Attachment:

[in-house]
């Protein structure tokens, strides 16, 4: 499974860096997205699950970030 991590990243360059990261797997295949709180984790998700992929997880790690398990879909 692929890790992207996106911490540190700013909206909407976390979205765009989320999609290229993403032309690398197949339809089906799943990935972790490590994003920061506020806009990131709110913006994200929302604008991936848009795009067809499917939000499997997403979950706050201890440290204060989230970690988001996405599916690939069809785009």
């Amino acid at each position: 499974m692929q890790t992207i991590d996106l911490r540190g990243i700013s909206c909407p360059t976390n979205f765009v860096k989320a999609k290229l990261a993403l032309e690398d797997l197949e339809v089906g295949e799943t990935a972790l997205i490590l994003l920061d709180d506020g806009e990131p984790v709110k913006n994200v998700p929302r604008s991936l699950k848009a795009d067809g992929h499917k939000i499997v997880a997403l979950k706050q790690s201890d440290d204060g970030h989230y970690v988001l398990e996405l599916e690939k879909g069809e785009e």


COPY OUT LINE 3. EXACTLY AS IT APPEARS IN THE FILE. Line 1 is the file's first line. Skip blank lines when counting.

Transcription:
């Amino acid at each position: 499974m692929q890790t992207i991590d996106l911490r540190g990243i700013s909206c909407p360059t976390n979205f765009v860096k989320a999609k290229l990261a993403l032309e690398d797997l197949e339809v089906g295949e799943t990935a972790l997205i490590l994003l920061d709180d506020g806009e990131p984790v709110k913006n994200v998700p929302r604008s991936l699950k848009a795009d067809g992929h499917k939000i499997v997880a997403l979950k706050q790690s201890d440290d204060g970030h989230y970690v988001l398990e996405l599916e690939k879909g069809e785009e």